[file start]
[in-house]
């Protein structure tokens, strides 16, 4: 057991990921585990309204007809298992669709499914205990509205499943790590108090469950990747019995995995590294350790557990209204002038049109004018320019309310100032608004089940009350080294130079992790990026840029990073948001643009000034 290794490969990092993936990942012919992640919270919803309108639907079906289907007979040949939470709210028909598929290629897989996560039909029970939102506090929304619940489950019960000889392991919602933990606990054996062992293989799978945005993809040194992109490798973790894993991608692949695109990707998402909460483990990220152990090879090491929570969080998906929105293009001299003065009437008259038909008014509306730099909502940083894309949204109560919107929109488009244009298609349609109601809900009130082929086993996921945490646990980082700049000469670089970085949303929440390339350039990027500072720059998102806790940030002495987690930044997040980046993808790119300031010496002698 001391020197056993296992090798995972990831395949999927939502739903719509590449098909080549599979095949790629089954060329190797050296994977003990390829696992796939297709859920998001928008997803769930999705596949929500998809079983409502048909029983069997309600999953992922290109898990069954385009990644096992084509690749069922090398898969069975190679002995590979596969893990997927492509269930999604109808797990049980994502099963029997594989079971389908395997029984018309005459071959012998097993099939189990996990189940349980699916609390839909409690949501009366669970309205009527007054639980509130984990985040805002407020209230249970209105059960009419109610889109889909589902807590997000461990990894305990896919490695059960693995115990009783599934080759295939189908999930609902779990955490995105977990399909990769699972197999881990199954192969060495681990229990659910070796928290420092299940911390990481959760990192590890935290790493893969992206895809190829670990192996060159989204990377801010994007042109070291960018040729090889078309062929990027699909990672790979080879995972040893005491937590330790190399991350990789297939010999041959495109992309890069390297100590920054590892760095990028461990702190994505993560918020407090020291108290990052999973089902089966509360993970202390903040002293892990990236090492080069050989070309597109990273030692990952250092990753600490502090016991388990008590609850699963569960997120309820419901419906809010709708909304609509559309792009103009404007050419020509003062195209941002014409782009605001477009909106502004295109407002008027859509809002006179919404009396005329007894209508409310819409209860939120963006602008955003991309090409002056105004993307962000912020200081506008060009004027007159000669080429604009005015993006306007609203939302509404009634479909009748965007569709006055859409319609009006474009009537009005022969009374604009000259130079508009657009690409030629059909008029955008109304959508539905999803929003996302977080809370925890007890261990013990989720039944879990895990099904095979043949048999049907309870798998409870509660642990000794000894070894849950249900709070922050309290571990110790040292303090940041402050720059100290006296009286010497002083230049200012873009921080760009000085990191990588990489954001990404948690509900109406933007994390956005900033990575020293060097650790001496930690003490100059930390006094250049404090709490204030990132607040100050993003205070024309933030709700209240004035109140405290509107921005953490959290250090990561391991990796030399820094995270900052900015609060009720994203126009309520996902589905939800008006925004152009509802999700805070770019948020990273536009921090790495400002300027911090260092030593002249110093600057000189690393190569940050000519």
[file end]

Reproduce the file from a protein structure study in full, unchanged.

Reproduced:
[in-house]
């Protein structure tokens, strides 16, 4: 057991990921585990309204007809298992669709499914205990509205499943790590108090469950990747019995995995590294350790557990209204002038049109004018320019309310100032608004089940009350080294130079992790990026840029990073948001643009000034 290794490969990092993936990942012919992640919270919803309108639907079906289907007979040949939470709210028909598929290629897989996560039909029970939102506090929304619940489950019960000889392991919602933990606990054996062992293989799978945005993809040194992109490798973790894993991608692949695109990707998402909460483990990220152990090879090491929570969080998906929105293009001299003065009437008259038909008014509306730099909502940083894309949204109560919107929109488009244009298609349609109601809900009130082929086993996921945490646990980082700049000469670089970085949303929440390339350039990027500072720059998102806790940030002495987690930044997040980046993808790119300031010496002698 001391020197056993296992090798995972990831395949999927939502739903719509590449098909080549599979095949790629089954060329190797050296994977003990390829696992796939297709859920998001928008997803769930999705596949929500998809079983409502048909029983069997309600999953992922290109898990069954385009990644096992084509690749069922090398898969069975190679002995590979596969893990997927492509269930999604109808797990049980994502099963029997594989079971389908395997029984018309005459071959012998097993099939189990996990189940349980699916609390839909409690949501009366669970309205009527007054639980509130984990985040805002407020209230249970209105059960009419109610889109889909589902807590997000461990990894305990896919490695059960693995115990009783599934080759295939189908999930609902779990955490995105977990399909990769699972197999881990199954192969060495681990229990659910070796928290420092299940911390990481959760990192590890935290790493893969992206895809190829670990192996060159989204990377801010994007042109070291960018040729090889078309062929990027699909990672790979080879995972040893005491937590330790190399991350990789297939010999041959495109992309890069390297100590920054590892760095990028461990702190994505993560918020407090020291108290990052999973089902089966509360993970202390903040002293892990990236090492080069050989070309597109990273030692990952250092990753600490502090016991388990008590609850699963569960997120309820419901419906809010709708909304609509559309792009103009404007050419020509003062195209941002014409782009605001477009909106502004295109407002008027859509809002006179919404009396005329007894209508409310819409209860939120963006602008955003991309090409002056105004993307962000912020200081506008060009004027007159000669080429604009005015993006306007609203939302509404009634479909009748965007569709006055859409319609009006474009009537009005022969009374604009000259130079508009657009690409030629059909008029955008109304959508539905999803929003996302977080809370925890007890261990013990989720039944879990895990099904095979043949048999049907309870798998409870509660642990000794000894070894849950249900709070922050309290571990110790040292303090940041402050720059100290006296009286010497002083230049200012873009921080760009000085990191990588990489954001990404948690509900109406933007994390956005900033990575020293060097650790001496930690003490100059930390006094250049404090709490204030990132607040100050993003205070024309933030709700209240004035109140405290509107921005953490959290250090990561391991990796030399820094995270900052900015609060009720994203126009309520996902589905939800008006925004152009509802999700805070770019948020990273536009921090790495400002300027911090260092030593002249110093600057000189690393190569940050000519």